Presiding Bishop-elect Katharine Jefferts Schori October 2 told a historic gathering of ordained Episcopal women part of her story and connected it to the way she thinks about leadership.
The text for the gathering is the stories of their lives and the stories of those whom they represent, said Jefferts Schori, as the first speaker at the "Imagine: Claiming & Empowering Ordained Women's Leadership" conference, which runs until October 6 at the Kanuga Conference Center in Hendersonville, North Carolina.
It is the first Episcopal Church-wide gathering of ordained women in the 30 years since women were admitted to the orders of priest and bishop. Many of those attending had their costs paid for by their bishops. Ordained women from Europe and Uganda are part of the group.
In addition to receiving coaching about leadership, the participants are being asked to imagine the kind of church they want to lead.
Jefferts Schori told approximately 200 women that her parents encouraged her intellectual curiosity and never had a pre-determined idea of what a girl could and could not do. As a child, Jefferts Schori's curiosity took the form of building a crystal radio set and learning to work in a darkroom when she was six years old. It later meant taking both bugle and harp lessons, as well as learning to fly and to scuba dive.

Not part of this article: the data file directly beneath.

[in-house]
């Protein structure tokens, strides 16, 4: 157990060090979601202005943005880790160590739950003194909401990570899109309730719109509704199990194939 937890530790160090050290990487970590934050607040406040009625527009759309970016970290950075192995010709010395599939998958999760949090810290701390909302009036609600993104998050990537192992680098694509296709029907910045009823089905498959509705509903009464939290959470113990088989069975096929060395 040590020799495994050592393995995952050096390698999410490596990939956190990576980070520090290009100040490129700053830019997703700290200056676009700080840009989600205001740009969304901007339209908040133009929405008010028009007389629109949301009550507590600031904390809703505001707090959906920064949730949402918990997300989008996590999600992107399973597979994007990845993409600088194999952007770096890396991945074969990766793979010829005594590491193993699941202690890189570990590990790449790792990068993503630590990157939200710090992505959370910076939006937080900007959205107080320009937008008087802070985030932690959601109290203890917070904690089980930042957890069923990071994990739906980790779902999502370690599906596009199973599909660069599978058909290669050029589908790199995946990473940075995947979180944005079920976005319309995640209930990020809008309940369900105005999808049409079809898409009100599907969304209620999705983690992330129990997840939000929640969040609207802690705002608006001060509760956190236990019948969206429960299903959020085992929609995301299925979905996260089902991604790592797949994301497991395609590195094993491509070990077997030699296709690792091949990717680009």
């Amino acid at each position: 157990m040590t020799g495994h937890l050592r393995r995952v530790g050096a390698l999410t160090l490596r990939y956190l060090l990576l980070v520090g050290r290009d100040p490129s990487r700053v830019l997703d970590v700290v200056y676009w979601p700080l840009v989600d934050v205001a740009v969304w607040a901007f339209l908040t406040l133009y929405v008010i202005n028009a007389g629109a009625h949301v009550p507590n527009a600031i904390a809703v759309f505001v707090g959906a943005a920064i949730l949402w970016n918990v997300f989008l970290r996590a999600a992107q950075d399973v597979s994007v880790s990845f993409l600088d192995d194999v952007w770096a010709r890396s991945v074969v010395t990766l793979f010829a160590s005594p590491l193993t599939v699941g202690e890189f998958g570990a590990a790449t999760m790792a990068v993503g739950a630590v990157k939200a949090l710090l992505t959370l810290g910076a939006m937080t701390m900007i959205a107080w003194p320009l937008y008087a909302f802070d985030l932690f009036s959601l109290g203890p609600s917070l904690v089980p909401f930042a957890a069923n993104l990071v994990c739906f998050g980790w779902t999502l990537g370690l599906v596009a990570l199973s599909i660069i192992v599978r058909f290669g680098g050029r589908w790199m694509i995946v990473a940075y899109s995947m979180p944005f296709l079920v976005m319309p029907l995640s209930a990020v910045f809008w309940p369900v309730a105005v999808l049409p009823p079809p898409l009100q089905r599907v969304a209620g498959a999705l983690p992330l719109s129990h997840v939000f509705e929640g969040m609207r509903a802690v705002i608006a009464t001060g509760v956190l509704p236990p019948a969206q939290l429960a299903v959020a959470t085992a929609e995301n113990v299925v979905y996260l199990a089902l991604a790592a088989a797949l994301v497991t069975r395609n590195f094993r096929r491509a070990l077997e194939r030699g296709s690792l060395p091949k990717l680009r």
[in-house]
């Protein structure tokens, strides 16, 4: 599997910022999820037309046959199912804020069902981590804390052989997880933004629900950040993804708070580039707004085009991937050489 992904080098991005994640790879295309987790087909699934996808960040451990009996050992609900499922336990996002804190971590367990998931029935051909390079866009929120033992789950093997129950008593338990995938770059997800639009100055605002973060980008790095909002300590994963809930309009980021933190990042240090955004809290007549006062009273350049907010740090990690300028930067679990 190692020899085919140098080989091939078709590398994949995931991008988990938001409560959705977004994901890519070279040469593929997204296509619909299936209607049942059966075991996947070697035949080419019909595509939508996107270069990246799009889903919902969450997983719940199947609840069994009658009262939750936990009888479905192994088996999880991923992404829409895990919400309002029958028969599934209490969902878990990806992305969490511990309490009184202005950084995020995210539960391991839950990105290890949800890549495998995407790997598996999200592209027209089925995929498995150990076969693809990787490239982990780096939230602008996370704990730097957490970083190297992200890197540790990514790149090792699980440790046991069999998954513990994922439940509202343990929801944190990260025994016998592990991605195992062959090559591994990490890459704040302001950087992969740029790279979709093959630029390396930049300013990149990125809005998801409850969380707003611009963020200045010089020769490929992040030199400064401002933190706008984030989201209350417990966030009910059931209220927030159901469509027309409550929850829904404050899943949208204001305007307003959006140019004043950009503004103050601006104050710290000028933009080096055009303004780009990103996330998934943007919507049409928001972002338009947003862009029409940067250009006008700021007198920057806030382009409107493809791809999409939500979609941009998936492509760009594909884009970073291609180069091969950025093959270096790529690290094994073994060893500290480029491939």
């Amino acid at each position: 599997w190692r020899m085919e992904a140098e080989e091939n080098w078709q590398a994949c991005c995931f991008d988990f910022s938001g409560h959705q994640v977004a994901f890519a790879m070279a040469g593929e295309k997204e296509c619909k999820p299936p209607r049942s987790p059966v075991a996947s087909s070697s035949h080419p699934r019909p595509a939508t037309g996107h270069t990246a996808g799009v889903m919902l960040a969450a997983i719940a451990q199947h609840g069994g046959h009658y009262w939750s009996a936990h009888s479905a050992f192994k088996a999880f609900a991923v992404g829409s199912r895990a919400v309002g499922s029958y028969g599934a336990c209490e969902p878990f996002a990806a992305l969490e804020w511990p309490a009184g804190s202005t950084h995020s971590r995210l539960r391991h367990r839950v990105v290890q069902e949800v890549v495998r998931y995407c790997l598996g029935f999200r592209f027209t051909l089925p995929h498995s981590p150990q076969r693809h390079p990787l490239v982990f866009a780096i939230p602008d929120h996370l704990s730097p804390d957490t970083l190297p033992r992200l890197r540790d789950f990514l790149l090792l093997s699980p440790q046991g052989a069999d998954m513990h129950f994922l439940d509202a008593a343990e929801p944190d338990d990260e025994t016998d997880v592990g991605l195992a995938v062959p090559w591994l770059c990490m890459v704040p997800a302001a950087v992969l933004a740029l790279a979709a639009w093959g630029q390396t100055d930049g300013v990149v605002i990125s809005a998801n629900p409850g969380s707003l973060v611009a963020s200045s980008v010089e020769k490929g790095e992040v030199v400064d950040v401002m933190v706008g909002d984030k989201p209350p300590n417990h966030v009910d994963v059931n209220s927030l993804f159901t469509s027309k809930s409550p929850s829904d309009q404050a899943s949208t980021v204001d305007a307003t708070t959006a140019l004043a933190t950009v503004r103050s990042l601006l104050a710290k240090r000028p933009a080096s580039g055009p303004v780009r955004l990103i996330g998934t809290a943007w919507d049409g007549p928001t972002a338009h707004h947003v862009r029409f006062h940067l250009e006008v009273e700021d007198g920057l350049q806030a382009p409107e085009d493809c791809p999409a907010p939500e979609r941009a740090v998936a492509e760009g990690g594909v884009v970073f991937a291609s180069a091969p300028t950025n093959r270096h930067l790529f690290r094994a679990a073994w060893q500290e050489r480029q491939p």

She credited a Roman Catholic convent school in Seattle, run by the Sisters of the Sacred Heart, with giving her a distinct sense of the holy. While they were rigorous teachers who graded the students on their diction and deportment, as well as their grammar and their mathematics, they also taught their pupils to play. On every major feast day, Jefferts Schori recalled, the students came to school, changed into their gym suits and played all day.